For example, we all now know that if you want to overthrow any old political system, just tweet a call to the masses, who then rise up and do the deed. Easy breezy.
Really, not so much, right?
Not only do conditions have to be ripe for an uprising, networks need to exist, and those networks need some shared values, shared grievances, and shared propensity to undertake their struggle using adaptive methods, i.e., nonviolence. Preparing the network with the capacity to pull this off takes a great deal of work and it almost all happens below radar.
This is how it was with African Americans in the American South in the 1950s and 1960s. Ironically, it was war that most prepped that demographic for some sort of rebellion. African Americans died in World War II just as whites and everyone else did. When African American troops came home from fighting for freedom overseas and had none in the American South, they were righteously angry, an anger which generalized into the African American population nationwide. An ongoing injustice is bad enough, but when oppressed people get drafted or even enlisted and found no reward for their sacrifices they expect more respect (mortalities were not compiled by race until the Korea War so numbers are not known, according to the Congressional Research Service (Leland & Oboroceanu, 2010)).
So when James Lawson showed up in Nashville in 1958 after his three years studying Gandhian nonviolence in India for this express purpose, the network of African American anger and intent to bring about change was already formed. It just needed to be activated and steered toward an effective method.
Lawson formed a study group. "Although no one outside their small group was paying much attention, the students were preparing for a frontal attack on what was called Jim Crow, the system of racial hierarchy in the American South" (Ackerman & DuVall, 2000, p. 307).
Lawson and one of his groups in 1960.As is almost always the case, those who weren't oppressed had no clue about the sense of injustice that would lead to an uprising. And even if they started to catch a clue, they would never know where to look. The college kids were the ones.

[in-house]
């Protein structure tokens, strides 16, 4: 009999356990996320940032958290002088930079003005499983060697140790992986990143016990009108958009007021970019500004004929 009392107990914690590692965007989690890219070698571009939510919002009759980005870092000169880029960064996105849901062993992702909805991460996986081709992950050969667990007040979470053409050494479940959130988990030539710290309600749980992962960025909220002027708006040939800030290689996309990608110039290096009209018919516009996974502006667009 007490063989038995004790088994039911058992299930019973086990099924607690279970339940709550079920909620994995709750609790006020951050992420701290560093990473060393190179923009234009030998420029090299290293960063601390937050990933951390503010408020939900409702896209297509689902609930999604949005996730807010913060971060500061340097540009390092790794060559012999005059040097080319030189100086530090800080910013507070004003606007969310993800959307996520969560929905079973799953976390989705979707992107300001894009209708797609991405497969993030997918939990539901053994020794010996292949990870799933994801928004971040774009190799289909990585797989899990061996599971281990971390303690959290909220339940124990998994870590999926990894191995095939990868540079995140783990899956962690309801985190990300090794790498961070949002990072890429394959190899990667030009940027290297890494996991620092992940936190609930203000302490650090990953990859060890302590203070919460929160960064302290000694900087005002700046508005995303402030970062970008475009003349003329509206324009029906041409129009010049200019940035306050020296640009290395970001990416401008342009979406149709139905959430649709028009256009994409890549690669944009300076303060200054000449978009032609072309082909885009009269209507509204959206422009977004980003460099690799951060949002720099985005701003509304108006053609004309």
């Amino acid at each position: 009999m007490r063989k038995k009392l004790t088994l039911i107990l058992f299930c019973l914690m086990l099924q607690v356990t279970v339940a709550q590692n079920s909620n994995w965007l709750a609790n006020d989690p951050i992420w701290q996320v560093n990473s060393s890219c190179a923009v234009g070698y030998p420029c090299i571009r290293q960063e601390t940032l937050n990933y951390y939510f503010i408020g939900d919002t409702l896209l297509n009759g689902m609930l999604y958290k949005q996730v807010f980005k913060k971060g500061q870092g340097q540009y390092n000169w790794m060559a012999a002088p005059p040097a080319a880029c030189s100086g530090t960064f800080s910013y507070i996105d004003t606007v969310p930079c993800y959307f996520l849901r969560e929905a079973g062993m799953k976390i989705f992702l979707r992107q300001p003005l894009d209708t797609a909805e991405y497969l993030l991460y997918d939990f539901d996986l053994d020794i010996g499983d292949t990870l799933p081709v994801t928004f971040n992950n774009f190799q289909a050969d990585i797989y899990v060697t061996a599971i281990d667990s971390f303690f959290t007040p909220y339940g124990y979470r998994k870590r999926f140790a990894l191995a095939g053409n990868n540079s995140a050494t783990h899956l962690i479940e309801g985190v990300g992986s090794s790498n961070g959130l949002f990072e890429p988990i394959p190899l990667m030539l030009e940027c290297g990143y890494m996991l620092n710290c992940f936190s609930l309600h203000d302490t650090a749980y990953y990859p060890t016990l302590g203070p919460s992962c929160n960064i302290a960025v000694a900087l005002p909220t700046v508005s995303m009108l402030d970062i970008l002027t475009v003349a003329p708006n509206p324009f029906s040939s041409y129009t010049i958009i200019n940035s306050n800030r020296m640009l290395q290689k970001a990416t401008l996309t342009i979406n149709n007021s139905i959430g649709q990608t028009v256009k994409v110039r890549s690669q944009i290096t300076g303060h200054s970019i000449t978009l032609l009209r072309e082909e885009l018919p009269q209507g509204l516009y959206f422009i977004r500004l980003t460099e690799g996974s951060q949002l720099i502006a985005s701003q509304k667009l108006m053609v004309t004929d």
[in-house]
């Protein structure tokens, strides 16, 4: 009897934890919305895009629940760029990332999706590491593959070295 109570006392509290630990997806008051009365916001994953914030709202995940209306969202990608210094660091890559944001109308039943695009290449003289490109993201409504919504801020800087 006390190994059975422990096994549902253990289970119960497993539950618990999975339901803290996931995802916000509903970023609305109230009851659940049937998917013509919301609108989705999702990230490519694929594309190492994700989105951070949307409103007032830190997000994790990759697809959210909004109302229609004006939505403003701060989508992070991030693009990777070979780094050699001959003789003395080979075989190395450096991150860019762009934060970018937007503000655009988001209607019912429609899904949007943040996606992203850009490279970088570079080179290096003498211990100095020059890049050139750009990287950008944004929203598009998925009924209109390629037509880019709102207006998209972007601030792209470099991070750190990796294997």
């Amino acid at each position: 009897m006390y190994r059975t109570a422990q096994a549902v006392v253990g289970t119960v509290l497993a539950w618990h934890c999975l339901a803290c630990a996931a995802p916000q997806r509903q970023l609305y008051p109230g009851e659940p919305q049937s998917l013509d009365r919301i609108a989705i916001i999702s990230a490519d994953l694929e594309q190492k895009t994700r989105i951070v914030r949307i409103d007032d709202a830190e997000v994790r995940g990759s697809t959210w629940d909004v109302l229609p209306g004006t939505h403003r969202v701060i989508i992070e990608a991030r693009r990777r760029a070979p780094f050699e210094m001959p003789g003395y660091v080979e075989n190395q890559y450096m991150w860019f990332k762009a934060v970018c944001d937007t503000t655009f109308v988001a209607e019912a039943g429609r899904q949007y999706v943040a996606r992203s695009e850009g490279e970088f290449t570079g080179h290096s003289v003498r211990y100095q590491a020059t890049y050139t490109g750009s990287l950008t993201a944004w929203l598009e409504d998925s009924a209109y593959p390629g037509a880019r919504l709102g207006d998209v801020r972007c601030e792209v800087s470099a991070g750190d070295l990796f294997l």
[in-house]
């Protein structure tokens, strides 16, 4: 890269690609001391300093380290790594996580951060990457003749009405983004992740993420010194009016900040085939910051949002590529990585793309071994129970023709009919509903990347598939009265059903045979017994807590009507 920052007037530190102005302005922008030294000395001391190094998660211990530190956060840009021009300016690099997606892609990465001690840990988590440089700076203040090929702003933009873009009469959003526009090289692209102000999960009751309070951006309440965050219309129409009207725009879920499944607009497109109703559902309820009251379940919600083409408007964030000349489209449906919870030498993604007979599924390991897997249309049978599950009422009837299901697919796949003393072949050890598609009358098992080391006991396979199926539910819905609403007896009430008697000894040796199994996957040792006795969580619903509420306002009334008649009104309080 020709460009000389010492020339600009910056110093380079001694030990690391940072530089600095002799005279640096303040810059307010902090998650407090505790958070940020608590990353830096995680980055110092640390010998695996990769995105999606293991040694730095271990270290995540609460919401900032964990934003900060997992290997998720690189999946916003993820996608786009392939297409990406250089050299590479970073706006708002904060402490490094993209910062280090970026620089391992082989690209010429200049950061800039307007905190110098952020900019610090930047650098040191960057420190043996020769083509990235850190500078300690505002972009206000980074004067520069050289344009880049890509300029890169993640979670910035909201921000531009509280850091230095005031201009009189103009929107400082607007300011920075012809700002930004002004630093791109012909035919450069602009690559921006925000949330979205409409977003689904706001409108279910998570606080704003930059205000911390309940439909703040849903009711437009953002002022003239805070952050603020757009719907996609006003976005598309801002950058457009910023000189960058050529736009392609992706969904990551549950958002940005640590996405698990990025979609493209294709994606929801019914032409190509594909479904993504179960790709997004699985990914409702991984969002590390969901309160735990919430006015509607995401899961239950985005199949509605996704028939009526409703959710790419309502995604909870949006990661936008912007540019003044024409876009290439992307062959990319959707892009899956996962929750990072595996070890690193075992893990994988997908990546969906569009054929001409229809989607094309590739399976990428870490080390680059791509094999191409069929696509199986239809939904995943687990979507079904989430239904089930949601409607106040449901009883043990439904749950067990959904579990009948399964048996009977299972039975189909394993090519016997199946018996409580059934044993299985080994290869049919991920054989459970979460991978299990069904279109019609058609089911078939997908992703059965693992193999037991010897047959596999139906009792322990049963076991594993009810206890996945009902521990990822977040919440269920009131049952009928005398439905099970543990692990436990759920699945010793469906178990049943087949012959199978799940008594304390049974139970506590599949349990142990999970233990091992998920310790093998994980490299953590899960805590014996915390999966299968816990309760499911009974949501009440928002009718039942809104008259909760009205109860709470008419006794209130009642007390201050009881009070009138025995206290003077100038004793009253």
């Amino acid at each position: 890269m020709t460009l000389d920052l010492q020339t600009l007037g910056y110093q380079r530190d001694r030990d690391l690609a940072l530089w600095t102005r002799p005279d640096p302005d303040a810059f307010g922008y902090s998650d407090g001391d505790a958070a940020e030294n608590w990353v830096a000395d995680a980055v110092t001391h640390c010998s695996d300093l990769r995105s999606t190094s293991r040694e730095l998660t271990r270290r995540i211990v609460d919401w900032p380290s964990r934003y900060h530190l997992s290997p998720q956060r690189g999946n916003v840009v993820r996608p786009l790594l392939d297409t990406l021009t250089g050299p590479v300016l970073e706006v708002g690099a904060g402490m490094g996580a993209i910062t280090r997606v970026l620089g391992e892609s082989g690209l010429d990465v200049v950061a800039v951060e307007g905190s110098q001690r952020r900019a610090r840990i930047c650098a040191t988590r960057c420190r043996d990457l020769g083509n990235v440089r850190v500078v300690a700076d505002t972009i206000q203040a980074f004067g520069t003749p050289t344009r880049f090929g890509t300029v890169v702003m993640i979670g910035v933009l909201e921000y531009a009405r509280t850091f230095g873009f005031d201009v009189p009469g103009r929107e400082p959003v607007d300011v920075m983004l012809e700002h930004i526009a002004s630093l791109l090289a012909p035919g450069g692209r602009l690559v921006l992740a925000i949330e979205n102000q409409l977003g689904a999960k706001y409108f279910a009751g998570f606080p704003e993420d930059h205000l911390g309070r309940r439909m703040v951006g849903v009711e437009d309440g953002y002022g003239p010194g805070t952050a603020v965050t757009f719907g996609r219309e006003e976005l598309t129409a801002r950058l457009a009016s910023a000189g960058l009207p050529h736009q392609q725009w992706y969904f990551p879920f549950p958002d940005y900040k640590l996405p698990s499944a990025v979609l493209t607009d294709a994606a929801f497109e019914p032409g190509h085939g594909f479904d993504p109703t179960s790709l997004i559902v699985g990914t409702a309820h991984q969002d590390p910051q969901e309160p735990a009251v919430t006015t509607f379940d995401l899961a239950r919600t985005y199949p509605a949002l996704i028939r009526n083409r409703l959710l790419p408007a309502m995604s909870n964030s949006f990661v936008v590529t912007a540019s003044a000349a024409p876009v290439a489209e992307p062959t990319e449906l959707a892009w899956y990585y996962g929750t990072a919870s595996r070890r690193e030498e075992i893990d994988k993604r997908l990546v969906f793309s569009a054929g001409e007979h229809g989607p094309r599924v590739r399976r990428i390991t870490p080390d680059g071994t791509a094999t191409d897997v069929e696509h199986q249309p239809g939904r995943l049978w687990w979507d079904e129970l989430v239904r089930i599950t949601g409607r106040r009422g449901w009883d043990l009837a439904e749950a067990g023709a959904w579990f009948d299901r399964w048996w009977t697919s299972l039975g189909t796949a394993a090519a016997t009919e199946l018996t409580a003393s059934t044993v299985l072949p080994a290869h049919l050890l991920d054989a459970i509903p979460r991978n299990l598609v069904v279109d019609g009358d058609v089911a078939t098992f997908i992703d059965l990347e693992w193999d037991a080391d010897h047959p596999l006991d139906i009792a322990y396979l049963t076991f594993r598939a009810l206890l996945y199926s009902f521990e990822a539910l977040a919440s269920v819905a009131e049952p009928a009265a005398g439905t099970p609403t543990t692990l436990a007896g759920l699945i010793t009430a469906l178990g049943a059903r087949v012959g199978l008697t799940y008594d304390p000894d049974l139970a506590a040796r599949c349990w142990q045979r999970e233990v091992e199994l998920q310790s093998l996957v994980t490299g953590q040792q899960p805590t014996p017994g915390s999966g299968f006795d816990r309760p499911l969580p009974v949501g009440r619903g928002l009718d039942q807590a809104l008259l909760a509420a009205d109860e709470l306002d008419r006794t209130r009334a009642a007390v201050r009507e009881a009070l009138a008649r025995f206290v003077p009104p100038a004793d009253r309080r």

Movements wax and wane, but some keep them alive in the lull between wars or between major struggles to disarm. Liz McAlister spoke to us in 1995 at St. Scholastica in Duluth, Minnesota, when little was happening toward peace or disarmament. "You are keeping this candle lit in dark times," she told us just before we were about to go out and get arrested the next day at a local military base. Liz knew. She had been in the epicenter of the movement to stop the Vietnam War for years, not only getting arrested herself, but giving up her status as nun and marrying arguably the strongest nonviolent resister to the war in Vietnam, Phil Berrigan, who in turn gave up his status as a priest. They founded a resistance community, Jonah House, which permanentized nonviolent resistance preparation and execution to militarism. Phil served 11 years in prisons for his militant nonviolence.
The hard work of movement building and movement maintenance is what ultimately makes the 'sudden' victories possible. Yes, the addition of social media into the mix of messaging has been a great tool--even one that was suddenly supported by the US government during Arab Spring, which of course massively fueled the false accusations that the Tunisian and Egyptian revolutions were US-engineered (the US could not mobilize people, it could only offer support to something already in motion on the ground by indigenous populations). But it will prove its worth over time by adding to the preparation for mobilizing as much as it proves its worth as the communication tool to swiftly mobilize.
Ackerman, P., & DuVall, J. (2000). A force more powerful: A century of nonviolent conflict. New York: St. Martin’s Press.
Leland, Anne & Oboroceanu, Mari-Jana (2010). American war and military operations casualties: Lists and statistics. Congressional Research Service.